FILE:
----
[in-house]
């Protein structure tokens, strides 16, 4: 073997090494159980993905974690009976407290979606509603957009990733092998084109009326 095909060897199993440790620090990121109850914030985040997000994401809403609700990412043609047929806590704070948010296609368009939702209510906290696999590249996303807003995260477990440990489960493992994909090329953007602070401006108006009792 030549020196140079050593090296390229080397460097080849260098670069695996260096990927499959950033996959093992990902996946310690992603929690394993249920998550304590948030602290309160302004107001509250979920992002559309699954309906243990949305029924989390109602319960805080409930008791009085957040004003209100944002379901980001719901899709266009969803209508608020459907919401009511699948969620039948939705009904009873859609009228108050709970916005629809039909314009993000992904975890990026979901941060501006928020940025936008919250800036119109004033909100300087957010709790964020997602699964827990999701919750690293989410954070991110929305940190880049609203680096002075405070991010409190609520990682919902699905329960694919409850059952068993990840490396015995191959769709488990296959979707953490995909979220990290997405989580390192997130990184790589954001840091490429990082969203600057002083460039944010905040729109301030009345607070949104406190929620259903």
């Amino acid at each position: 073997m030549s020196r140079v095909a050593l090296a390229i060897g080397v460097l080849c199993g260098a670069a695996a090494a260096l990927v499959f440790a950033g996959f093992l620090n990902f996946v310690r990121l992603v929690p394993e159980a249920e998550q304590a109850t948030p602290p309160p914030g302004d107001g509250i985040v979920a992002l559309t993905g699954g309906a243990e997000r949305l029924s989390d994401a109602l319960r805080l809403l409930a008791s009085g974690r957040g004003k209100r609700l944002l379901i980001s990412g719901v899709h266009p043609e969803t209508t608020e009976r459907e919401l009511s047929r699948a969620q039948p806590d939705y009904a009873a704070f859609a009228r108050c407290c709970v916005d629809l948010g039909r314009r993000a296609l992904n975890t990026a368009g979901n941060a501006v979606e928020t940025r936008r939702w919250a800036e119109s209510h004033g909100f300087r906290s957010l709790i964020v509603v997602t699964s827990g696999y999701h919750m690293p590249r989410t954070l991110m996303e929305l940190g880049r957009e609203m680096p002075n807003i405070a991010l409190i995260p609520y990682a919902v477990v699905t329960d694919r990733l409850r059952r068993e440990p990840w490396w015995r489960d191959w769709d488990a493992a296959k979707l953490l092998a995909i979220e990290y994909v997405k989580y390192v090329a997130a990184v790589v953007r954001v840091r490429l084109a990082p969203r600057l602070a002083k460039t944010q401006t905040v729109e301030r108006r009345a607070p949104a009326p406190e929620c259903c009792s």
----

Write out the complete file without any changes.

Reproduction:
[in-house]
């Protein structure tokens, strides 16, 4: 073997090494159980993905974690009976407290979606509603957009990733092998084109009326 095909060897199993440790620090990121109850914030985040997000994401809403609700990412043609047929806590704070948010296609368009939702209510906290696999590249996303807003995260477990440990489960493992994909090329953007602070401006108006009792 030549020196140079050593090296390229080397460097080849260098670069695996260096990927499959950033996959093992990902996946310690992603929690394993249920998550304590948030602290309160302004107001509250979920992002559309699954309906243990949305029924989390109602319960805080409930008791009085957040004003209100944002379901980001719901899709266009969803209508608020459907919401009511699948969620039948939705009904009873859609009228108050709970916005629809039909314009993000992904975890990026979901941060501006928020940025936008919250800036119109004033909100300087957010709790964020997602699964827990999701919750690293989410954070991110929305940190880049609203680096002075405070991010409190609520990682919902699905329960694919409850059952068993990840490396015995191959769709488990296959979707953490995909979220990290997405989580390192997130990184790589954001840091490429990082969203600057002083460039944010905040729109301030009345607070949104406190929620259903």
């Amino acid at each position: 073997m030549s020196r140079v095909a050593l090296a390229i060897g080397v460097l080849c199993g260098a670069a695996a090494a260096l990927v499959f440790a950033g996959f093992l620090n990902f996946v310690r990121l992603v929690p394993e159980a249920e998550q304590a109850t948030p602290p309160p914030g302004d107001g509250i985040v979920a992002l559309t993905g699954g309906a243990e997000r949305l029924s989390d994401a109602l319960r805080l809403l409930a008791s009085g974690r957040g004003k209100r609700l944002l379901i980001s990412g719901v899709h266009p043609e969803t209508t608020e009976r459907e919401l009511s047929r699948a969620q039948p806590d939705y009904a009873a704070f859609a009228r108050c407290c709970v916005d629809l948010g039909r314009r993000a296609l992904n975890t990026a368009g979901n941060a501006v979606e928020t940025r936008r939702w919250a800036e119109s209510h004033g909100f300087r906290s957010l709790i964020v509603v997602t699964s827990g696999y999701h919750m690293p590249r989410t954070l991110m996303e929305l940190g880049r957009e609203m680096p002075n807003i405070a991010l409190i995260p609520y990682a919902v477990v699905t329960d694919r990733l409850r059952r068993e440990p990840w490396w015995r489960d191959w769709d488990a493992a296959k979707l953490l092998a995909i979220e990290y994909v997405k989580y390192v090329a997130a990184v790589v953007r954001v840091r490429l084109a990082p969203r600057l602070a002083k460039t944010q401006t905040v729109e301030r108006r009345a607070p949104a009326p406190e929620c259903c009792s």